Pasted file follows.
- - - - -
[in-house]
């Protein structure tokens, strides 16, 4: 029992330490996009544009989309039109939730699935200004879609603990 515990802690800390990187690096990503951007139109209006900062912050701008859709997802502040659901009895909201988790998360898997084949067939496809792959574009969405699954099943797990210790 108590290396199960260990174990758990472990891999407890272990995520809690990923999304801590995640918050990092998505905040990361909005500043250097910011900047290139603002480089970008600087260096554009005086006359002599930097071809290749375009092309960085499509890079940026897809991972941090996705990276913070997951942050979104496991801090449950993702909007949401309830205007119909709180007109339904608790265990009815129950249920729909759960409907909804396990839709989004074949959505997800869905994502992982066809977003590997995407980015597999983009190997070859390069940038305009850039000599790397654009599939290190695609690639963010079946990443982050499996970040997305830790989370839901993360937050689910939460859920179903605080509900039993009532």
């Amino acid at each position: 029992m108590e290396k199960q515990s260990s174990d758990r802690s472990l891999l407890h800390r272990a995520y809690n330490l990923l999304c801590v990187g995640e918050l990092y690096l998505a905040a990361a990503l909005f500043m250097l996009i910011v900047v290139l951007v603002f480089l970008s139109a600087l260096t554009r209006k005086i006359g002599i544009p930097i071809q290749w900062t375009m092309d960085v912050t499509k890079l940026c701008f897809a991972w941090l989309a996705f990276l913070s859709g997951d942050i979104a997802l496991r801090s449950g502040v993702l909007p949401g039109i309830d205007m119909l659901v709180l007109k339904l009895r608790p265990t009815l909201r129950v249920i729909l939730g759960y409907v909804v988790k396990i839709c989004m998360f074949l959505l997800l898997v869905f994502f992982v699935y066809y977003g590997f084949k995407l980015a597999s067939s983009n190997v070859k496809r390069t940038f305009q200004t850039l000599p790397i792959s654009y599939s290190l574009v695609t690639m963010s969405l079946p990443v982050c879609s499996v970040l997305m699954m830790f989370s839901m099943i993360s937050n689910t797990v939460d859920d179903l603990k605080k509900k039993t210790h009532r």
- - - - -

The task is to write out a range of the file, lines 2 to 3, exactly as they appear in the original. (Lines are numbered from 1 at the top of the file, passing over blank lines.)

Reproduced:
């Protein structure tokens, strides 16, 4: 029992330490996009544009989309039109939730699935200004879609603990 515990802690800390990187690096990503951007139109209006900062912050701008859709997802502040659901009895909201988790998360898997084949067939496809792959574009969405699954099943797990210790 108590290396199960260990174990758990472990891999407890272990995520809690990923999304801590995640918050990092998505905040990361909005500043250097910011900047290139603002480089970008600087260096554009005086006359002599930097071809290749375009092309960085499509890079940026897809991972941090996705990276913070997951942050979104496991801090449950993702909007949401309830205007119909709180007109339904608790265990009815129950249920729909759960409907909804396990839709989004074949959505997800869905994502992982066809977003590997995407980015597999983009190997070859390069940038305009850039000599790397654009599939290190695609690639963010079946990443982050499996970040997305830790989370839901993360937050689910939460859920179903605080509900039993009532």
């Amino acid at each position: 029992m108590e290396k199960q515990s260990s174990d758990r802690s472990l891999l407890h800390r272990a995520y809690n330490l990923l999304c801590v990187g995640e918050l990092y690096l998505a905040a990361a990503l909005f500043m250097l996009i910011v900047v290139l951007v603002f480089l970008s139109a600087l260096t554009r209006k005086i006359g002599i544009p930097i071809q290749w900062t375009m092309d960085v912050t499509k890079l940026c701008f897809a991972w941090l989309a996705f990276l913070s859709g997951d942050i979104a997802l496991r801090s449950g502040v993702l909007p949401g039109i309830d205007m119909l659901v709180l007109k339904l009895r608790p265990t009815l909201r129950v249920i729909l939730g759960y409907v909804v988790k396990i839709c989004m998360f074949l959505l997800l898997v869905f994502f992982v699935y066809y977003g590997f084949k995407l980015a597999s067939s983009n190997v070859k496809r390069t940038f305009q200004t850039l000599p790397i792959s654009y599939s290190l574009v695609t690639m963010s969405l079946p990443v982050c879609s499996v970040l997305m699954m830790f989370s839901m099943i993360s937050n689910t797990v939460d859920d179903l603990k605080k509900k039993t210790h009532r």